Kidding Ourselves

The Hidden Power of Self-Deception

By Joseph T. Hallinan
(Crown Publishing Group (NY), Hardcover, 9780385348683, 260pp.)

Publication Date: May 20, 2014

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Description

From the Pulitzer Prize-winning journalist and author of Why We Make Mistakes, an illuminating exploration of human beings’ astonishing ability to deceive themselves.
 
To one degree or another, we all misjudge reality. Our perception—of ourselves and the world around us—is much more malleable than we realize. This self-deception influences every major aspect of our personal and social life, including relationships, sex, politics, careers, and health. 
     In Kidding Ourselves, Joseph Hallinan offers a nuts-and-bolts look at how this penchant shapes our everyday lives, from the medicines we take to the decisions we make. It shows, for instance, just how much the power of many modern medicines, particularly anti-depressants and painkillers, is largely in our heads. Placebos in modern-day life extend beyond hospitals, to fake thermostats and “elevator close” buttons that don’t really work…but give the perception that they do.          
     Kidding Ourselves brings together a variety of subjects, linking seemingly unrelated ideas in fascinating and unexpected ways. And ultimately, it shows that deceiving ourselves is not always negative or foolish. As increasing numbers of researchers are discovering, it can be incredibly useful, providing us with the resilience we need to persevere, in the boardroom, bedroom, and beyond.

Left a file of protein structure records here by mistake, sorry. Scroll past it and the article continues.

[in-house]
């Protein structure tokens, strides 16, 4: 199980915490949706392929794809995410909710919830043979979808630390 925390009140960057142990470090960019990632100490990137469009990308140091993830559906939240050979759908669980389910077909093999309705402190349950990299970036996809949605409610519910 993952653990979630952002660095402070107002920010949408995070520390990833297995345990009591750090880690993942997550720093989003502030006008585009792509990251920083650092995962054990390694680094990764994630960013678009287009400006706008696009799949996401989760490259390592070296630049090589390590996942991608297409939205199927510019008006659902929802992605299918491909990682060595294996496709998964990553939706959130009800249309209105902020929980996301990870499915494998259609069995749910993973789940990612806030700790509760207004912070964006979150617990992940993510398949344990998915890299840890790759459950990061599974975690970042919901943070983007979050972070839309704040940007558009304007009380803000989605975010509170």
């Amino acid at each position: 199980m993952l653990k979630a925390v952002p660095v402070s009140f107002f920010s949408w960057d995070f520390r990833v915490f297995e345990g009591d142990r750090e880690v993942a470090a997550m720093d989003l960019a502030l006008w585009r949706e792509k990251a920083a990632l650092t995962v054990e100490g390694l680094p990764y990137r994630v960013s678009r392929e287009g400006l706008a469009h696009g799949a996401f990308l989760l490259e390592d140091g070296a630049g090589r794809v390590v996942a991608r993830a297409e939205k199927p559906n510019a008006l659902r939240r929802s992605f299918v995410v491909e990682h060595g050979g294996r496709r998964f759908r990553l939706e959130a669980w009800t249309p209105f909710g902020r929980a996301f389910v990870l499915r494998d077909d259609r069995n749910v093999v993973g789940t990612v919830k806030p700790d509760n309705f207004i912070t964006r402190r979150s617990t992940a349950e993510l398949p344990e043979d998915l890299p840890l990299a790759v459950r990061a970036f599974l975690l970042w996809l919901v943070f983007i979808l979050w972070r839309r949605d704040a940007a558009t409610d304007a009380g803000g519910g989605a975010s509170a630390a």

Provocative, accessible, and easily applicable to multiple facets of everyday life, Kidding Ourselves is an extraordinary new exploration of our mind’s flexibility.
 




About the Author
Joseph Hallinan, the Pulitzer Prize-winning journalist, has been writing about the criminal-justice system for almost a decade, first as a local reporter and later as a nationally syndicated correspondent for the Newhouse News Service. In 1997, Hallinan was named a Nieman Fellow at Harvard University, where he continued to investigate American prisons. He now writes for "The Wall Street Journal "and lives in Chicago.

"From the Hardcover edition."

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